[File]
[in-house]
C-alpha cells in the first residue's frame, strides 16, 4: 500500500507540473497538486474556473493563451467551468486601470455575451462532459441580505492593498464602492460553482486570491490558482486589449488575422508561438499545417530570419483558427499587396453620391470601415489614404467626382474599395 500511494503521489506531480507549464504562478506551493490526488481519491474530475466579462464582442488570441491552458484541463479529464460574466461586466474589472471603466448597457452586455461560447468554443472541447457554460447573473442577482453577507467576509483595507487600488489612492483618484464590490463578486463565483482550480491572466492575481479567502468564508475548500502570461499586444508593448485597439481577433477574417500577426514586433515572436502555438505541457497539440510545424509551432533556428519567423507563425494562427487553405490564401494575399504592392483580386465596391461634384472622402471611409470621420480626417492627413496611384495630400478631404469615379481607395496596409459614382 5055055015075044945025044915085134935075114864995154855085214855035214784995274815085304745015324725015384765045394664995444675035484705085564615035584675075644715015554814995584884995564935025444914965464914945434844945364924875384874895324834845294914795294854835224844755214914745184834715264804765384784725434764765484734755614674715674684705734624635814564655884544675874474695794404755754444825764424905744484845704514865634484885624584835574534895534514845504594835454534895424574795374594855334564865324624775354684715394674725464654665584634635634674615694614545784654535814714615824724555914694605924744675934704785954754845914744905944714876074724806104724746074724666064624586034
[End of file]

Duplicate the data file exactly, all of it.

[in-house]
C-alpha cells in the first residue's frame, strides 16, 4: 500500500507540473497538486474556473493563451467551468486601470455575451462532459441580505492593498464602492460553482486570491490558482486589449488575422508561438499545417530570419483558427499587396453620391470601415489614404467626382474599395 500511494503521489506531480507549464504562478506551493490526488481519491474530475466579462464582442488570441491552458484541463479529464460574466461586466474589472471603466448597457452586455461560447468554443472541447457554460447573473442577482453577507467576509483595507487600488489612492483618484464590490463578486463565483482550480491572466492575481479567502468564508475548500502570461499586444508593448485597439481577433477574417500577426514586433515572436502555438505541457497539440510545424509551432533556428519567423507563425494562427487553405490564401494575399504592392483580386465596391461634384472622402471611409470621420480626417492627413496611384495630400478631404469615379481607395496596409459614382 5055055015075044945025044915085134935075114864995154855085214855035214784995274815085304745015324725015384765045394664995444675035484705085564615035584675075644715015554814995584884995564935025444914965464914945434844945364924875384874895324834845294914795294854835224844755214914745184834715264804765384784725434764765484734755614674715674684705734624635814564655884544675874474695794404755754444825764424905744484845704514865634484885624584835574534895534514845504594835454534895424574795374594855334564865324624775354684715394674725464654665584634635634674615694614545784654535814714615824724555914694605924744675934704785954754845914744905944714876074724806104724746074724666064624586034